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    Quote Originally Posted by eat_dirt
    ritchey, a subsidiary of TREK international enterprises, LLC.
    Did Trek purchase Ritchey?

    Cheers,

    KP

  32. #32
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    it's hard to replace total homegrown goodness. Knew a really good guy back when Syncros were still in there little Vancouver, BC place. Miss those days! Hope RFs whole crew all find something equally passionate livelihoods to move to.

    i don't know anything about RF business but this smells like greed from the inside. There's no reason 18yrs should go away unless someone's cookin books and pocketing on the side. Put my money on greed/mismgnmnt.

    @ akron11 - agree with u on Straitline. Greg up there is funny people but are serious mfg talent as well
    Last edited by 53119; 03-14-2011 at 07:28 AM.

  33. #33
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    I was just going to say that it is too bad, when biking components company goes out of business like that. And then I took the only Raceface product I owned - Raceface Aquanot pants. They are new - I bought them in December for winter riding. After yesterday's 23-mile ride there is huge hole on the rear side. It looks like material just gave up and got opened, and not along the stitches. Raceface, with the quality products like this you will not be missed! Good riddance!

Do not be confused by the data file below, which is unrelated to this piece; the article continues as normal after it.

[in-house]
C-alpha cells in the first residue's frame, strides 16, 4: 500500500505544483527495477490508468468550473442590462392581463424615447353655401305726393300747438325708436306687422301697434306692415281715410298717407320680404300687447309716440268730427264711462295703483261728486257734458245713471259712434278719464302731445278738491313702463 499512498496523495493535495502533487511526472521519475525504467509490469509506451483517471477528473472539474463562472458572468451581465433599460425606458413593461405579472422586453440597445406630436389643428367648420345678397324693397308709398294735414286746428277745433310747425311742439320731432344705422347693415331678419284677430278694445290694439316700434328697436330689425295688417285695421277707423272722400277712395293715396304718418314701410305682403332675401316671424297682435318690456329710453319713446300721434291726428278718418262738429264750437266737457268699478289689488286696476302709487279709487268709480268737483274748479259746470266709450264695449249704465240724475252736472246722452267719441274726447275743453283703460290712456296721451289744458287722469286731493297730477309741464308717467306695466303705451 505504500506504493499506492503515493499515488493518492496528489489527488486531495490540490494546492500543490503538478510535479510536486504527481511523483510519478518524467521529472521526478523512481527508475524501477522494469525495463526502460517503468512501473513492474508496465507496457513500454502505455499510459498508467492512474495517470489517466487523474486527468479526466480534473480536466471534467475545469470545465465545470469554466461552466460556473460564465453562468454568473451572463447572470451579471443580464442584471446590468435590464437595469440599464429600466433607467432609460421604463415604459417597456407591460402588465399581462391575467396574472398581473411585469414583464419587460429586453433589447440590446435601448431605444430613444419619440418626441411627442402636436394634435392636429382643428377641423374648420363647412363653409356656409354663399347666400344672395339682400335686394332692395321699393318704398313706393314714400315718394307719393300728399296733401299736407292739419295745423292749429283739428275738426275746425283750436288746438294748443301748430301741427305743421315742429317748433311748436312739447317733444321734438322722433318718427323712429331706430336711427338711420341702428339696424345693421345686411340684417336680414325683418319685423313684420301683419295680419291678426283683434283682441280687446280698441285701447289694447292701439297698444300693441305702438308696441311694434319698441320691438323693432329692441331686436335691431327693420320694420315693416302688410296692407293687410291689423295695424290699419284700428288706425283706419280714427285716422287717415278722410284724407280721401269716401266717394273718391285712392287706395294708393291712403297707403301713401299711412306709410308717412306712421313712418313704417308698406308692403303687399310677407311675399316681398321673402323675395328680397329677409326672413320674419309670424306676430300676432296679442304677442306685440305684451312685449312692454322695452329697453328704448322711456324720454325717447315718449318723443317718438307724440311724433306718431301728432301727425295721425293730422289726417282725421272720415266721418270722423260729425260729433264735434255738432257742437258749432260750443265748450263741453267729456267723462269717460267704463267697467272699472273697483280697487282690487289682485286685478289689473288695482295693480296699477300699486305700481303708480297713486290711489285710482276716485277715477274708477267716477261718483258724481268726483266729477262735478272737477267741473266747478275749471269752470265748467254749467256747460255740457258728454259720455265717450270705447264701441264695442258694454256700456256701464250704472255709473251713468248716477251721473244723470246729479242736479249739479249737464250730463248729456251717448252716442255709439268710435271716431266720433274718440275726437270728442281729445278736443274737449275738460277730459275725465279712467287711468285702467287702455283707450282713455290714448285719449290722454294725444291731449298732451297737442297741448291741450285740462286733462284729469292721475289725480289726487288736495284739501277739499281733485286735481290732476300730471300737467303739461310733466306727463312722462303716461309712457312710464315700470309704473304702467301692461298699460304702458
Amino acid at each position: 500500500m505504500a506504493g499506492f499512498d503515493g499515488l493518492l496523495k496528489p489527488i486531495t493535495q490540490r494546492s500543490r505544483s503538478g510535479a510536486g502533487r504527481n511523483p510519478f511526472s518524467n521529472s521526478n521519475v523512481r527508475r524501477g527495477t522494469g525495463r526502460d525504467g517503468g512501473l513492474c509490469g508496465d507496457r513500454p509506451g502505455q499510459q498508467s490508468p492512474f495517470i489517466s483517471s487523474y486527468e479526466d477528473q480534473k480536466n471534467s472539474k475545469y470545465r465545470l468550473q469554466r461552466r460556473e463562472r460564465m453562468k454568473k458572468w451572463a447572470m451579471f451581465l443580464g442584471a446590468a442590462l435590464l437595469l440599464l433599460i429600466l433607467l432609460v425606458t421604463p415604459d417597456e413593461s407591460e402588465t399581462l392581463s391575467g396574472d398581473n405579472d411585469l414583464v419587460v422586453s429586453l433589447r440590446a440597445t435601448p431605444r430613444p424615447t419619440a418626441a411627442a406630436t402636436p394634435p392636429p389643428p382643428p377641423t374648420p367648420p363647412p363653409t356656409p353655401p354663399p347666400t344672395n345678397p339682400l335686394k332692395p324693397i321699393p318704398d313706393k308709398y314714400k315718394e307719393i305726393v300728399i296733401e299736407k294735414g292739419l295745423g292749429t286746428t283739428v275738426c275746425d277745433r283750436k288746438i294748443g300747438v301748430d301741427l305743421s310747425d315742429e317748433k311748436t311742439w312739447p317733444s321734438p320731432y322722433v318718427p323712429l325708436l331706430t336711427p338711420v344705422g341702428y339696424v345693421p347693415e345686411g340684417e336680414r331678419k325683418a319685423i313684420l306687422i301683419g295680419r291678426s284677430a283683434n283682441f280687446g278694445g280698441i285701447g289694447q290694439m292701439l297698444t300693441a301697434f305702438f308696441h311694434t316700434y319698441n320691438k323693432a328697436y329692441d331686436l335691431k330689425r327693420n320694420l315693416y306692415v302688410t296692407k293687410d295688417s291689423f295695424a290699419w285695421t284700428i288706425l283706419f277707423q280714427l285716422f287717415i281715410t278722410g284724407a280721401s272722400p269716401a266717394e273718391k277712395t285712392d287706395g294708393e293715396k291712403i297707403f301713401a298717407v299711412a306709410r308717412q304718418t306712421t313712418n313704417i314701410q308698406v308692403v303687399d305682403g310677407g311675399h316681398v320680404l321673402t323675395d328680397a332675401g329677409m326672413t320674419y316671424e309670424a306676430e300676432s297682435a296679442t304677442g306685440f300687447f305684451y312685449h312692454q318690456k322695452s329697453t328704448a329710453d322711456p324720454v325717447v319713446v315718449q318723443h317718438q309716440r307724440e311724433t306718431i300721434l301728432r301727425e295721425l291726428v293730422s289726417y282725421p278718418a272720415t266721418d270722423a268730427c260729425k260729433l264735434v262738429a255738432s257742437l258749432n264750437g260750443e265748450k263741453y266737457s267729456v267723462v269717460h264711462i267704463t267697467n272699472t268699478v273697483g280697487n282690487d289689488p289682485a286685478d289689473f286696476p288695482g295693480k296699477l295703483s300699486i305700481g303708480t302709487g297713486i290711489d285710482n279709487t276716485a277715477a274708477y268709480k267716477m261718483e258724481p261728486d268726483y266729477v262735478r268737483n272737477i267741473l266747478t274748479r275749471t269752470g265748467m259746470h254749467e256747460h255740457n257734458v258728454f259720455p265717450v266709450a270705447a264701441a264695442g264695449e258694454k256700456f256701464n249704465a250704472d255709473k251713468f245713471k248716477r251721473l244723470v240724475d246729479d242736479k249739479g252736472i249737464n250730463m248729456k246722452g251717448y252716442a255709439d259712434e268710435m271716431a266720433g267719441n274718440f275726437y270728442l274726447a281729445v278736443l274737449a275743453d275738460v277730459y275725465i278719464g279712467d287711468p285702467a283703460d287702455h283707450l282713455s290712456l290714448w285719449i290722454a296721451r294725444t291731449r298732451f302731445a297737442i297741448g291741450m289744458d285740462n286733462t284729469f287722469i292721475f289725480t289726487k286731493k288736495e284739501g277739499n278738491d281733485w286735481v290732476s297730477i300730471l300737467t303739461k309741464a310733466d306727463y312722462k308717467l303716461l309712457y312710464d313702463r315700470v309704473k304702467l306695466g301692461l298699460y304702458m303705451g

34. #34
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    I had a Race Face Aquanot jacket for the best part of10 years and have only just put it into semi retirement last week when my replacement RF Tempest jacket came. Your hole in your pants could have simply been caught up on a branch or something that would have ripped a hole in any material.

    Plus I think we have to remember about the 30+ people looking for work as a result of this before saying good riddance to what is such an iconic brand.

  35. #35
    Devil Mtn
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    Quote Originally Posted by eat_dirt
    we need competition. when i build a bike, i'm looking for reliable and cheap. i don't care if it's hollow, carbon fiber, laser etched, or light--because i personally am none of those things.

    what does this mean?
    So you are saying that you are reliable and cheap?

  36. #36
    Keep The Rubber Side Down
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    That's a shame. Great brand; great products.
    Some of my happiest memories in life took place on my bicycles. - Me

  37. #37